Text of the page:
Photo caption: BRAC Dairy collects milk from 40,000 rural farmers in poor regions of Bangladesh, holds the milk in one of 100 chilling stations, and processes 300,000 litres of milk per day in its factory, ensuring the farmers get a good price for a quality product.

How to influence your field? Be shaped like a “T”

The Letter T
The Letter T

If your organization wants to have broad impact on its field, consider this: Success often comes when an organization can use direct program experience to inform its position of thought leadership.

Here’s a case in point. Consider the Brazelton Touchpoints Center that helps improve care for very young children. They had a question: Should they continue to deliver in-person training and consulting to health care workers and parents, or should they focus on disseminating their ideas broadly to influence such people all over the country?

As we worked with the Center, it became clear they needed both. The direct interaction with those engaged with young children provided concrete experiences and a fertile ground for testing new ideas, which in turn informed the organization’s disseminations to the field. Moreover, such experience added credibility to their message.

You can picture this combination of direct service with broad ideas dissemination as the letter “T.”  The stem of the T represents in-depth direct-service work conducted in specific locations, going narrow and deep. Here the organization provides direct service to people, delivers training, conducts programs, or provides coaching and consulting. The organization can use these “laboratories” to develop innovative approaches, and evaluate its results.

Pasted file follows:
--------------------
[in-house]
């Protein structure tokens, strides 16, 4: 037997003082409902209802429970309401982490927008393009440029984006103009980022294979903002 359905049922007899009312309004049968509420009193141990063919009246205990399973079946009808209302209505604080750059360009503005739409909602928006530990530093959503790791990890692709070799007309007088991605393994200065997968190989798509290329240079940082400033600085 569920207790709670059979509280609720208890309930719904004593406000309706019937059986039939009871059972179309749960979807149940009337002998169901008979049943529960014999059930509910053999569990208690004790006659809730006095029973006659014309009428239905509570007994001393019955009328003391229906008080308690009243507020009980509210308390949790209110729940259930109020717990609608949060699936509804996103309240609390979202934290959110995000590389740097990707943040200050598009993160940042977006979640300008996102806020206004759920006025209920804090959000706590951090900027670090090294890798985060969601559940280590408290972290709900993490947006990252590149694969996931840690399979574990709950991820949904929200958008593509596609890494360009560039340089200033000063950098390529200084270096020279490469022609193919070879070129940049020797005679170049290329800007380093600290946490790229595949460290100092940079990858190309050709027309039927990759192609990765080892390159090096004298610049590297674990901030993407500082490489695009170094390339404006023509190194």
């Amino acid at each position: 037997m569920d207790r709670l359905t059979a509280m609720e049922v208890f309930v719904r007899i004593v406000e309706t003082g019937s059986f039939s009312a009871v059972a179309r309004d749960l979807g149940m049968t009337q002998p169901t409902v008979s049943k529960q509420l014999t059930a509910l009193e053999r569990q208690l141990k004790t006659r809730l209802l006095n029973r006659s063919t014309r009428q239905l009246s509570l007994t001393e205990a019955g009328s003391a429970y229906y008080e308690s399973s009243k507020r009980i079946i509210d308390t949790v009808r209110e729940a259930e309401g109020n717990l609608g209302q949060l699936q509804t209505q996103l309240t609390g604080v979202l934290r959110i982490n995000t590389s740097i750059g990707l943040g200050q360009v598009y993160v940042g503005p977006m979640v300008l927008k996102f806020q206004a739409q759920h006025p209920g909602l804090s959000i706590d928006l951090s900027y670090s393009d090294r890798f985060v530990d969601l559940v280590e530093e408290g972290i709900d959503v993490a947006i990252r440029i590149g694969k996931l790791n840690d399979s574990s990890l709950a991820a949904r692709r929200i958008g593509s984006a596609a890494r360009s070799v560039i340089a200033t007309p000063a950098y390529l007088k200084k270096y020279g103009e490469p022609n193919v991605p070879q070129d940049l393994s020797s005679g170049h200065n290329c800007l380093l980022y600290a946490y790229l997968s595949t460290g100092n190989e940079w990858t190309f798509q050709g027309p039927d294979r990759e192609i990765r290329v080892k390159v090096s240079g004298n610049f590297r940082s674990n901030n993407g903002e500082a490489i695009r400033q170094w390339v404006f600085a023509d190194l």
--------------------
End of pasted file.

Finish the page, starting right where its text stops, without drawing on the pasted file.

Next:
We have seen a number of organizations use this T-shaped structure to advantage, including Frank Porter Graham Child Development Institute, a university think tank bringing innovative approaches to early child care, Garrison Institute, bringing the wisdom of meditation to social change efforts, Glynwood Center, a land-use organization helping to preserve farmland, and the Child Health and Development Institute, an advocate for high-quality children’s health care. In each case, the organization engages in direct-service program work, training health care practitioners, running a grass-fed beef operation, or hosting meditation retreats. These in turn strengthen the organization’s ability to develop and disseminate really useful ideas that others can employ.The cap of the T is the dissemination that brings proven ideas to the field, going broad and wide through publications, social media, or public presentations.